Human history has been a web of revolutions. From the times when thought and life seemed to stand still in the early modern world (except for local wars and disease that wiped out populations) to an era when we had the advent of the industrial revolution in the UK in the 1760s, the pace of change has been slow and gradual.
Machines, thought increasingly accorded a predominant place in our lives, were not in a position to conquer or enslave us.
The dominant control remained with the human mind and volition, even as the hard labour and of course, calculation, was outsourced to machines. However, our freedom could be in danger.
Today, the world is fast converging to a virtual DOT, where the virtual controls the physical and in academic circles, the human race is just five years into what is being referred to as the Fourth Industrial Revolution.
Recorded to have been coined in 2010 at an industrial fair at Hanover in Germany, the term encompasses the principles that will govern factory production in this century at a global level.
Major upheavals are on the way and India, which has never really industrialised in the traditional ‘explosive’ sense of the term, could actually be in a position to benefit from this wave, at least.
Most of the changes envisaged as part of the revolution are already happening and some are an integral part of our lifestyle.
The use of internet to communicate, for instance; today life is grossly unimaginable without email, texting or video for instance, even in the remotest parts of the country.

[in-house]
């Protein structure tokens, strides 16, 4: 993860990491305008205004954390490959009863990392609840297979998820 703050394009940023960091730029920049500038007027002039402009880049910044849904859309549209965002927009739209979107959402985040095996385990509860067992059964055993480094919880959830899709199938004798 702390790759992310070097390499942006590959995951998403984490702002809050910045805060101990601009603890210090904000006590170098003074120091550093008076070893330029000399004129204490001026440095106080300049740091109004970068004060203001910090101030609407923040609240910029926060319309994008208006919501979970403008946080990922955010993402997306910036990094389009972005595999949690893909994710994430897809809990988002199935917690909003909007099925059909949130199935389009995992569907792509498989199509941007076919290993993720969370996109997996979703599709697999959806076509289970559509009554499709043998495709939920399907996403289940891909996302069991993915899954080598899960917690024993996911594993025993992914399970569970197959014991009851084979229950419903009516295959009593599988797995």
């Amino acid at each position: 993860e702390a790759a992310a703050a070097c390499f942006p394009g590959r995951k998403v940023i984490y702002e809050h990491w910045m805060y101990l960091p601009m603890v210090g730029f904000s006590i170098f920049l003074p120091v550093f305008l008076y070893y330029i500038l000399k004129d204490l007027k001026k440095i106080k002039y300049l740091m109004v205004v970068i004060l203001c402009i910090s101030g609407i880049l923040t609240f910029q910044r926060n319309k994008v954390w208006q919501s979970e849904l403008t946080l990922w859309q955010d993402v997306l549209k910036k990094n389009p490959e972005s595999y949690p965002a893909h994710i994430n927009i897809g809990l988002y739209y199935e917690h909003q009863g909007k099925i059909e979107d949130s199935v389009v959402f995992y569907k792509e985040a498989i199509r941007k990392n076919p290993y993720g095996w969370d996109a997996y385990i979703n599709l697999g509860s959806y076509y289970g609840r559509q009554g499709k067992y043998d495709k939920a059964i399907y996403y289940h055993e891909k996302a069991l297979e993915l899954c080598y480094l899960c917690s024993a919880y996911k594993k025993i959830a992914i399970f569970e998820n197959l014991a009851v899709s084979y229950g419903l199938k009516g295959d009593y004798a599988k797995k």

The fourth revolution sees an even greater role for the internet and speaks of the fusion of the virtual and the physical in the factories of the future.
Factories of future
With increasing ‘virtualisation’ of the physical world, there are five design principles that will govern the working of the factories of the future.
Management of machines will become more important than taking care of humans; almost all factories will become virtual and processes will be designed in a manner so that online monitoring is possible; at workplaces, power will be de-centralised and humans or at least human intervention will become almost irrelevant; service orientation to machines (mind you) will be the only work worth doing and all systems will have to be modular and flexible.
An advantage of the increasing virtualisation of the physical is the enormous savings in time and manual labour that results. The flipside is job losses.
When everything is automated, where is the constant need to keep watch and monitor the production process?
So, the job of a human manager could well be the first major casualty of the 4th revolution.
This is already happening with en masse job losses at major firms – whether in banking, technology or financial services –a routine occurrence buried in the inside pages.
This is a note of caution for policy makers around the world to redesign the education system, think of new business policies and in short, prepare the human race to be relevant, 50 years from now.